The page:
|No Room at the Top for Women: MIT's Glass Ceiling|
|Key Words||Discrimination, Education, Salaries|
MIT has admitted that female professors in the School of Science have been discriminated against in terms of hiring, awards, promotions, committee membership, research money, and space allocation. The proportion of women in science decreases as the level of education increases, and only 8 percent of the science faculty are women. The women feel more marginalized as they become more senior in the university. There has never been a female department head or associate head. A study revealed that male colleagues made unwarranted assumptions about female faculty work habits and their need for raises, and overlooked women's comments in a meeting.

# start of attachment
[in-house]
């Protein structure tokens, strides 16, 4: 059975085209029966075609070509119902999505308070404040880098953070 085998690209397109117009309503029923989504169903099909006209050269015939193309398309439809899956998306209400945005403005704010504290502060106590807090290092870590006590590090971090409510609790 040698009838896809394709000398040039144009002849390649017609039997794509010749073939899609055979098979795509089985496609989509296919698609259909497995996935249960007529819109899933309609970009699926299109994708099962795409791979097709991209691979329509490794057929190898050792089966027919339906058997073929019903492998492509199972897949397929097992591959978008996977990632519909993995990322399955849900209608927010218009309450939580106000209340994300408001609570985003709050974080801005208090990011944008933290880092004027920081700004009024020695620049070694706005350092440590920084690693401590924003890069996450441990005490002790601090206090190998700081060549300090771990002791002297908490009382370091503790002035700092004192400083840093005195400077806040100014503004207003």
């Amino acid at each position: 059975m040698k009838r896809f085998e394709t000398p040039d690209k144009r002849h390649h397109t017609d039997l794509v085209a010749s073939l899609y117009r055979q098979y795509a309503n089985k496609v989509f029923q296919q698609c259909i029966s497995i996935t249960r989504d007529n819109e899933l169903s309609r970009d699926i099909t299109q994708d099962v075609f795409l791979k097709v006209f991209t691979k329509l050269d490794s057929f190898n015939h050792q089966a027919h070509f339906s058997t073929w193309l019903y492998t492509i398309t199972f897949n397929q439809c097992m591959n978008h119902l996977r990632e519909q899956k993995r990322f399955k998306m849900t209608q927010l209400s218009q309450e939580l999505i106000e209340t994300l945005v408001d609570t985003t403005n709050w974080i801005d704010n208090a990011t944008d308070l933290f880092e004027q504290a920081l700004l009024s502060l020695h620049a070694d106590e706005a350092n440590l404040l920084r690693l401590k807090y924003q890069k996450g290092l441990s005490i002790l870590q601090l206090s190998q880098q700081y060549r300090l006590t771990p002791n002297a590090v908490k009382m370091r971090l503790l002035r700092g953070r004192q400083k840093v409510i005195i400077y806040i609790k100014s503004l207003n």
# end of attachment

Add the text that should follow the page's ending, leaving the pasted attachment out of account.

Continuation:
MIT is unlikely to be the only institution with discrimination: it is simply the only one to admit it. The American Association of University Professors states that the problem is widespread. Nationally, since 1975, while the proportion of faculty that is female has risen from 23 to 35 percent, the difference between male and female salaries has widened.
(Updated May 1, 1999)
|Source||Carey Goldberg, "M.I.T. Acknowledges Bias Against Female Professors", The New York Times, March 23, 1999.|
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